Tarah Johnson, Account Executive at Highwire PR and contributing member of Highwire PR's DIBs Council and co-lead of the affinity group, Have Several Seats, reflects on the key takeaways from a recent Juneteenth DIBs Media Roundtable conversation with Jeneé Osterheldt, culture columnist with the Boston Globe.
As part of Highwire’s DIBS Media Roundtable series, we had the pleasure of welcoming in Boston Globe's Jeneé Osterheldt for an invigorating and inspiring conversation. Held during the entwinement of Juneteenth and LGBTQ+ Pride month, Jeneé’s perspective of intersectionality, empowerment, liberation, allyship, and disruption couldn’t have been more timely.
Jeneé’s words proved to be very prescient, as news of the Supreme Court rulings on the reversal of affirmative action and the limiting of LGBTQ+ protections erupted just days after our conversation. As we process and face the repercussions of the rulings impacting millions, the question that Jeneé posed during our conversation was - “Are you listening more than talking?” This is especially poignant during this pivotal time of conflicting ideas, conversations and perspectives –when it’s easy to feel helpless. To be a true ally means to listen and hear the unique lived experiences of our historically marginalized counterparts in order to pave a path forward.
As an early career PR pro and Black woman, Jeneé’s conversation truly resonated with me. From her background and to the current work she’s doing, including her platform for amplifying Black voices, Black joy and Black lives through A Beautiful Resistance, she shared amazing perspectives on the core issues and pillars surrounding us today - including how to celebrate inclusivity and how to authentically represent a brand. We so appreciated her vulnerability and transparency.
Here are my 3 top takeaways:
“You can’t be one foot in, one foot out of the revolution. Our liberation is bound up in each other.” In her conversation, Jeneé emphasized the urgency in understanding that allyship needs to be done collectively in order to achieve true equity and inclusion. She stressed that while she’s fighting for the liberation of Black folks, she’s equally fired up about the liberation and protection of the LGBTQ+ community. We are, as she noted, united in our quest for freedom.
In this pivotal time of brands questioning how to authentically present themselves in terms of showing allyship and solidarity rather than “ambulance chasing” certain social justice trends, Jeneé encourages staff to hold employers and beloved brands accountable. Given how many companies made promises in the wake of the “racial reckoning of 2020” - pledging to donate funds, support BIPOC businesses, transform their corporate boards and workforces, etc. - it's vital that we hold them accountable. As an activist and journalist, Jeneé assured us that she hasn’t forgotten about these promises and pledges. She encouraged our audience to be vigilant about ensuring that the brands we care about are making meaningful progress toward their DEIB goals.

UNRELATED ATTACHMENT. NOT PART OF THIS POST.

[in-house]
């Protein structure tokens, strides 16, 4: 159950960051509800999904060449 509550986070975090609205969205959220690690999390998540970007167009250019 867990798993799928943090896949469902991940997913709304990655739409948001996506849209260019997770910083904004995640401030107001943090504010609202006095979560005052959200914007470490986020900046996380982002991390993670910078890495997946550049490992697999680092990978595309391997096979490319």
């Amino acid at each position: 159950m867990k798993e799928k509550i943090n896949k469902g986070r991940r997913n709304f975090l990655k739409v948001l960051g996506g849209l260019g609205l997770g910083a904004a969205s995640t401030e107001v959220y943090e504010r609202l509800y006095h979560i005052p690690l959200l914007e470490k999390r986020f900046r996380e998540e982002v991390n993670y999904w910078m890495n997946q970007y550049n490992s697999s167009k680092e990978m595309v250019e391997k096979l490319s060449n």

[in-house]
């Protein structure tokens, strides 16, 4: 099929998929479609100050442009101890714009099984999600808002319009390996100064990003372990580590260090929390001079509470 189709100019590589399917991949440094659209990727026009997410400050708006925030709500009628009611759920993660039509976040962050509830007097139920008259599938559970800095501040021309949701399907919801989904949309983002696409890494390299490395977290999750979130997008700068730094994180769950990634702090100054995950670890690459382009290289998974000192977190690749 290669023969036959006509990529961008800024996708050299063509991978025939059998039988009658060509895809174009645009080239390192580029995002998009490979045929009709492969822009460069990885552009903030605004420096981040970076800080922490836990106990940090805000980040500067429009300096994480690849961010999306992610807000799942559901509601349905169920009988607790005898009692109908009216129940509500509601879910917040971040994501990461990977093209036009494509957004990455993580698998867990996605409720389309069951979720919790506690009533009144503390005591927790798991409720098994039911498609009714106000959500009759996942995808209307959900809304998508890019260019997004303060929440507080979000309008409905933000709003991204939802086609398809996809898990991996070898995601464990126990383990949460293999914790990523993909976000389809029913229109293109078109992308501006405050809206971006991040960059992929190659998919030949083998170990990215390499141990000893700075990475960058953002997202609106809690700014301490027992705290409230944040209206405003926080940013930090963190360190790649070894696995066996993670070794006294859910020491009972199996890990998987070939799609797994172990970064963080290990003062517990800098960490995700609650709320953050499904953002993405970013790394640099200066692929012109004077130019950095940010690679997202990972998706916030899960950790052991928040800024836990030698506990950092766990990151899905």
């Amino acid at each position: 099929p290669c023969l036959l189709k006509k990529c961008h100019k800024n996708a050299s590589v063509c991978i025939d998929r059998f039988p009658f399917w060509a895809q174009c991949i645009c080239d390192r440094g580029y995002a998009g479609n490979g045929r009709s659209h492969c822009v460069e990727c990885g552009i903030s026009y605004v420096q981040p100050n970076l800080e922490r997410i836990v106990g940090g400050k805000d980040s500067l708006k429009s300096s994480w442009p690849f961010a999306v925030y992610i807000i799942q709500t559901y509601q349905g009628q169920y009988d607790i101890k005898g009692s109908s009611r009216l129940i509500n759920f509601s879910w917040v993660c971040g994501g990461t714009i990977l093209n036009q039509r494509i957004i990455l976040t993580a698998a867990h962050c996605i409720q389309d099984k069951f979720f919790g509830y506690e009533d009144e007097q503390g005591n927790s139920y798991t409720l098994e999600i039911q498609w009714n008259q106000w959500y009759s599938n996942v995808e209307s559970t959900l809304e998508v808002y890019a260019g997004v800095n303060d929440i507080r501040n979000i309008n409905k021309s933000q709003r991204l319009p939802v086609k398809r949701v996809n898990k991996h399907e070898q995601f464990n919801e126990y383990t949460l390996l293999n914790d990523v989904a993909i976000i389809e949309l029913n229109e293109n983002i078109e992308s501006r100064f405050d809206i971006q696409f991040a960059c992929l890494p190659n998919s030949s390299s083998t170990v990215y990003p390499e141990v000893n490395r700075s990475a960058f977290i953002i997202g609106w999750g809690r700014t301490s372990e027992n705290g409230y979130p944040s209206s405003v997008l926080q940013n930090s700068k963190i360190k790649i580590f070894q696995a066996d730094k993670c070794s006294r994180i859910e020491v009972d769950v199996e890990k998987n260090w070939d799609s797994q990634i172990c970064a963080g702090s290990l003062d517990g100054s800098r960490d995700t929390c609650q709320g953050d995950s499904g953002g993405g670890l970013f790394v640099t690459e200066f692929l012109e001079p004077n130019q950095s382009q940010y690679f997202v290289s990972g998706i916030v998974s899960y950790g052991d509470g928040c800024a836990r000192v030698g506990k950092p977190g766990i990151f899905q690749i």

“Journalism has always existed to hold truth to power.”
Jeneé shared her perspective on the trend of rebranding journalists as activists and advocates as opposed to impartial and neutral members of the media. She stressed that to say anyone is without bias is wildly inaccurate and too high of an expectation, even if their writing does not reflect it. Her assessment is that “journalism has always existed to hold truth to power as an accountability tool - it’s been manipulated to hurt people, and also liberate people. Regardless, it’s always been a political tool.” As our agency and industry peers continue to communicate and collaborate with journalists to tell important narratives and stories, it’s important that we keep this context front and center.
Jeneé shared so many gems that resonated with me and my lived experience. Here are two more hot takes that are at the top of mind:
As a co-lead of Highwire’s sister circle for Black women, Have Several Seats, one of our agency’s five employee-led affinity groups (and an active member of others), I have been so grateful to have this space for community-building. Jeneé shared her thoughts on today’s ERGs (employee resource groups), and her feeling that companies need to invest in and support these efforts. For ERG leaders, Jeneé also shared this call to action: “If you’re involved in an affinity group giving the power, consider how else can you share this space…think about how you can make sure that you can represent this group in all aspects.” I thought of how at Highwire last year, we launched the BIPOC Collective to ensure that we could come together with the key learnings from our lived experiences and rally around the issues that impact us as storytellers and creatives who identify as people of color.
As PR professionals, there are days when it feels like we will never tick off all of the tasks on our to-do list - this industry is popping! Jeneé knows this deadline-oriented pace all too well, however, she offered this sage advice: Although we tend to be obsessed with grind culture, we need to prioritize having grace with ourselves and others.
We’re so grateful for our time with Jeneé, who brought joy, realness and passion to our DIBs Media Roundtable series. Be sure to follow Jeneé on LinkedIn and check out the latest season of her series, A Beautiful Resistance.